Newark, which is in the counties with the top five case counts, will begin implementing restrictions including closing non-essential businesses by 8 p.m. starting Tuesday, according to a press release.

“This is not the first time COVID-19 has threatened our city and its residents at this magnitude and once again, we will meet this challenge with determination and guided by data,” said Newark Mayor Ras Baraka in the statement. “We are Newark strong and can get through this together. We did it once before and we can

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5 cases added in county on Saturday

MANISTEE COUNTY — Manistee County has had 118 cases of COVID-19 as of Saturday’s data from the state.

District Health Department #10 does not update case counts over the weekend, although Michigan Department of Health and Human Services reported over 3,300 positive test results for the state on Saturday.

“The data shows we are continuing to see alarming increases in the incidence of COVID-19 infections in Michigan,“ Chief Medical Executive Joneigh Khaldun said in a news release Saturday. “It is now more important than ever that people take this seriously. Wear a mask every time you are going to be around someone outside of your own household. Avoid large gatherings and maintain a safe distance from others. If rates continue like this, we risk overwhelming our hospitals and having many more Michiganders die.”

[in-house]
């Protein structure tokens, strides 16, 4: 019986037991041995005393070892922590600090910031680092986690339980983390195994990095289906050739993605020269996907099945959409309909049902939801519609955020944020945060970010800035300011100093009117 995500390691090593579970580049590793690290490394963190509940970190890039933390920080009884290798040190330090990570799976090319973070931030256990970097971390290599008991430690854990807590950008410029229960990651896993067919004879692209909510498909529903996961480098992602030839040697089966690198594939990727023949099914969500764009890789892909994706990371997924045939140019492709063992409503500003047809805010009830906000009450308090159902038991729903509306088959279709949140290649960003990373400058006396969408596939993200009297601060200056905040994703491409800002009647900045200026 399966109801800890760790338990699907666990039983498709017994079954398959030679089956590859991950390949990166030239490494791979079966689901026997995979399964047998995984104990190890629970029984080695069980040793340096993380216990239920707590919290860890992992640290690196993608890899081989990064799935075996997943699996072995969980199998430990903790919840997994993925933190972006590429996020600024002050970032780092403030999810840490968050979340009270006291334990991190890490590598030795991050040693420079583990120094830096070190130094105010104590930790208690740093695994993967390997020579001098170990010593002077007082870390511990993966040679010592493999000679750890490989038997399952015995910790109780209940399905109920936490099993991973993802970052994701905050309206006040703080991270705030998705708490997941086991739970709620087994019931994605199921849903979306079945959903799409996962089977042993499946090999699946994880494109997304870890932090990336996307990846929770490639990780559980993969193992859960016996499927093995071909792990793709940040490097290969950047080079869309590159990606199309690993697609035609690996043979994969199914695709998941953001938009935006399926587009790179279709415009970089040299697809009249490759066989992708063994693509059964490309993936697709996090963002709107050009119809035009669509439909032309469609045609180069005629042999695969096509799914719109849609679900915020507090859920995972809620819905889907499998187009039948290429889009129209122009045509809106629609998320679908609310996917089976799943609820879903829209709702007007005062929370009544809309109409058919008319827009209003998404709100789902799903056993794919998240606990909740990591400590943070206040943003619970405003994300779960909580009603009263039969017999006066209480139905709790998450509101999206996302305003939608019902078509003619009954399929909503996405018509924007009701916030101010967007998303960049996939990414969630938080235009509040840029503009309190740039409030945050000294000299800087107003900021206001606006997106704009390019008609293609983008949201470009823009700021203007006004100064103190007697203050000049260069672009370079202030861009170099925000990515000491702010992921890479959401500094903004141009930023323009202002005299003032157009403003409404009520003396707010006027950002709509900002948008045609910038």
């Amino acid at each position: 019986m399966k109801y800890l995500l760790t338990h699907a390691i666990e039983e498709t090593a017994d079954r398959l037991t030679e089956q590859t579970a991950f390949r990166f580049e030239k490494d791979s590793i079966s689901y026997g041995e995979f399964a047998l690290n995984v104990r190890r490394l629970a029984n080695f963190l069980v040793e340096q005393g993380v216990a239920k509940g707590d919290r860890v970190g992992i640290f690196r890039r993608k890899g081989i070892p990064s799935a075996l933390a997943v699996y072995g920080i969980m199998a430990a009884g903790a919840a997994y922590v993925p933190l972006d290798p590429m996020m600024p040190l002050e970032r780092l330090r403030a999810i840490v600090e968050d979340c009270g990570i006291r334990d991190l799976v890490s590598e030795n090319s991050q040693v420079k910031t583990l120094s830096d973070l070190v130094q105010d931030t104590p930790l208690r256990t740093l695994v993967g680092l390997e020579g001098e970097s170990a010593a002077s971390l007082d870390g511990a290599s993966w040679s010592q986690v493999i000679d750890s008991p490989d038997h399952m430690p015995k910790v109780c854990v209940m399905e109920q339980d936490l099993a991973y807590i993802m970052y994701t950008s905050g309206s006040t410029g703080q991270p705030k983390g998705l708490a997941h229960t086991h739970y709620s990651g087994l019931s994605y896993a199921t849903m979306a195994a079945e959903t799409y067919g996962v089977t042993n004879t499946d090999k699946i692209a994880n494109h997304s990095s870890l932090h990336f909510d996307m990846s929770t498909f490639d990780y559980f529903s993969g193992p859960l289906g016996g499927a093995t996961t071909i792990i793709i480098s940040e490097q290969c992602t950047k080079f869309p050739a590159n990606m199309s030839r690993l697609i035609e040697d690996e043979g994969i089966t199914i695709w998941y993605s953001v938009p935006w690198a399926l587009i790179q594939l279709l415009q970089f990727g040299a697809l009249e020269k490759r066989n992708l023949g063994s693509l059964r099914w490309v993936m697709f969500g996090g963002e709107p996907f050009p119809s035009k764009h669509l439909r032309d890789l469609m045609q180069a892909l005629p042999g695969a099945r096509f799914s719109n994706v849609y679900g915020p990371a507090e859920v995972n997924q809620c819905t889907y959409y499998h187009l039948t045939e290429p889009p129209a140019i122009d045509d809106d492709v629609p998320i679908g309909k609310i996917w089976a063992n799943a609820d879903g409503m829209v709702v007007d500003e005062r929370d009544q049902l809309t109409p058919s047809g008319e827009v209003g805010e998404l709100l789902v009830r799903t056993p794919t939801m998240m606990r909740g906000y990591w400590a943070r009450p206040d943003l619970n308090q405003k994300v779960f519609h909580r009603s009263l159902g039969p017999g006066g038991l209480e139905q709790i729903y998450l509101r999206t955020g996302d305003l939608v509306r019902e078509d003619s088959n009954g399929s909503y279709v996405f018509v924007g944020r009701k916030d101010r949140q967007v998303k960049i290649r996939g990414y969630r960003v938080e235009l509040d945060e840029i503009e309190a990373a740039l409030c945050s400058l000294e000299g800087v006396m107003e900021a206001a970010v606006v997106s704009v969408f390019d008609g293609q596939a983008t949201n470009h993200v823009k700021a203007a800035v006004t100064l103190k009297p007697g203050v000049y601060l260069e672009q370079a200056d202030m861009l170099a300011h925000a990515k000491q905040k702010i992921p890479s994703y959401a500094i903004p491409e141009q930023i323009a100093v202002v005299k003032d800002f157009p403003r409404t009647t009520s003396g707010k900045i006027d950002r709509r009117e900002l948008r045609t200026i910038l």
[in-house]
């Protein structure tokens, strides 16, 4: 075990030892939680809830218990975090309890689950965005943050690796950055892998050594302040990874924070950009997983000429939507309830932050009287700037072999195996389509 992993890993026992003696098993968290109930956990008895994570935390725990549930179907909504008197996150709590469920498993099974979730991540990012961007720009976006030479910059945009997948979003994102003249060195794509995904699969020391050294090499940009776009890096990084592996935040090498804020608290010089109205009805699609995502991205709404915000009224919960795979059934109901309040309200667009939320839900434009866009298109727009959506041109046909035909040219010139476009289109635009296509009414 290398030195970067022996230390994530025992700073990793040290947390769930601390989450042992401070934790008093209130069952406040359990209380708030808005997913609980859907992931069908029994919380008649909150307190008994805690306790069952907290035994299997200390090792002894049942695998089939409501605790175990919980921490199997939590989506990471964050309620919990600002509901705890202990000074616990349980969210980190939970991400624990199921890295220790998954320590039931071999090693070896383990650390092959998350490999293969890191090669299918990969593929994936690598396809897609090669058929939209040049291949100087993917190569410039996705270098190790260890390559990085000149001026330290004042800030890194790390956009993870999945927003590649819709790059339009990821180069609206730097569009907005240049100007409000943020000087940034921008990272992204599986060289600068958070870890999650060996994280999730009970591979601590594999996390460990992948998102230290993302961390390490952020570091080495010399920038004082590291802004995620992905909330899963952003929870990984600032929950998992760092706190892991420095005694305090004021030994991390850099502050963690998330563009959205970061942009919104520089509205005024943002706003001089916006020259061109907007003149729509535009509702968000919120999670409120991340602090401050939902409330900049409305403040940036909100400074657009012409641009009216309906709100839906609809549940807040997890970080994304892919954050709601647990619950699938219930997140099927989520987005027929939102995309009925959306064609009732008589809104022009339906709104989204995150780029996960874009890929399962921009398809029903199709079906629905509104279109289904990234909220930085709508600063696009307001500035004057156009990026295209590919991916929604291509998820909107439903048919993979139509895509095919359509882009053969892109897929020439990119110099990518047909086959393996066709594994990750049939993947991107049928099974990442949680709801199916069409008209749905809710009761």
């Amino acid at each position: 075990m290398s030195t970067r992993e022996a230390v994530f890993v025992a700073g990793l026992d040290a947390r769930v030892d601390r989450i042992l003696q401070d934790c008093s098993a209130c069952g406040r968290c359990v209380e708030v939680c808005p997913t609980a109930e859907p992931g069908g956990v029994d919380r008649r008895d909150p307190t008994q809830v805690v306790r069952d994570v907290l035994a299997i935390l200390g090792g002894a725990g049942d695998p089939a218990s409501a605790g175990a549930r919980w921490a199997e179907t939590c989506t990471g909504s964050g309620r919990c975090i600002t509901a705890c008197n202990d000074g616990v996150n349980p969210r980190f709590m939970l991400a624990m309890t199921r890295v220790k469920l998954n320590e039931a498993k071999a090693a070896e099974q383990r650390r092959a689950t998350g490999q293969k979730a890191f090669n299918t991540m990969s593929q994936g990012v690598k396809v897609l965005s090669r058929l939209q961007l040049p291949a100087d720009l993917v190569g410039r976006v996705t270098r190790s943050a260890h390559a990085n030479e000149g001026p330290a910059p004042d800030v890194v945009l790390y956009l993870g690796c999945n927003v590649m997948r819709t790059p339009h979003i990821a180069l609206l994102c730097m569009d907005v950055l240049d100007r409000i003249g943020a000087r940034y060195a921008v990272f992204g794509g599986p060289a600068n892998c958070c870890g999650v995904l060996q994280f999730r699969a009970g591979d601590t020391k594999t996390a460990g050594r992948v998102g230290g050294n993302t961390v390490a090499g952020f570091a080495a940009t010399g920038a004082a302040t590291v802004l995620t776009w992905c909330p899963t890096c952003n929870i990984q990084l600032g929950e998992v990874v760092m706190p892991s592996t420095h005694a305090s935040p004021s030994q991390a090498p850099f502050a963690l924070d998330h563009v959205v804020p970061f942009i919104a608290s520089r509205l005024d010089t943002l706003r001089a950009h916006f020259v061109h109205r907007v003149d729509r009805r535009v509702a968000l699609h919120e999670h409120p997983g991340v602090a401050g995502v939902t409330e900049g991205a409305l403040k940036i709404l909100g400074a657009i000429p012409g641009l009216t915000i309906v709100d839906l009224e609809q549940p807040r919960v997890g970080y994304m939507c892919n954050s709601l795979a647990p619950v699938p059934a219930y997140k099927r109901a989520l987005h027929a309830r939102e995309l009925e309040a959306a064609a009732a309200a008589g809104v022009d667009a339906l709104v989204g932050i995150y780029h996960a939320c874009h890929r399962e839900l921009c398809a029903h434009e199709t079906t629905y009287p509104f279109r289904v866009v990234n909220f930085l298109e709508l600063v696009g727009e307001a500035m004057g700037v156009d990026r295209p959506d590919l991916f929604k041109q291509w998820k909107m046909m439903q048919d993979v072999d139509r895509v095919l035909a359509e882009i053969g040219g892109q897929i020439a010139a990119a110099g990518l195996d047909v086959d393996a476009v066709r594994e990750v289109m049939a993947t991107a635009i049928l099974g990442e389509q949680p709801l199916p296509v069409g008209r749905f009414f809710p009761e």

Manistee County has had three deaths, 10 probable cases and 64 recoveries.


Of the cases in the county, the state shows 61 were listed as female and 52 were listed as male.

According to the DHD#10 county profile for September, 34.6% of Manistee County’s cases involved people aged 20 to 29.

In the DHD#10’s 10-county region, most cases were split more or less evenly without any age group contributing an overwhelming majority of COVID-19 cases.

In the department’s coverage areas, people aged 20-29 made up the largest group by percentage at over 20% and was followed by the 0-19 group which made up over 15%.

According to the DHD#10 heatmap, Brown, Springdale, Stronach and Manistee townships have seen higher rates than the rest of the county.

A STATEWIDE LOOK

Here are some quick facts from the latest MDHHS report:

• There were 158,026 cases and 7,182 deaths statewide during the pandemic.

• This is an increase of 3,338 cases and 35 deaths. The deaths announced Saturday include 27 identified through a vital records review, meaning a physician determined that COVID-19 was a contributing cause of death.

• Case counts are cumulative, not reduced due to recoveries and are listed for the patients’ resident county.

• There have been 114,939 recoveries from COVID-19. This information was published by the state on Oct. 23 and is updated weekly.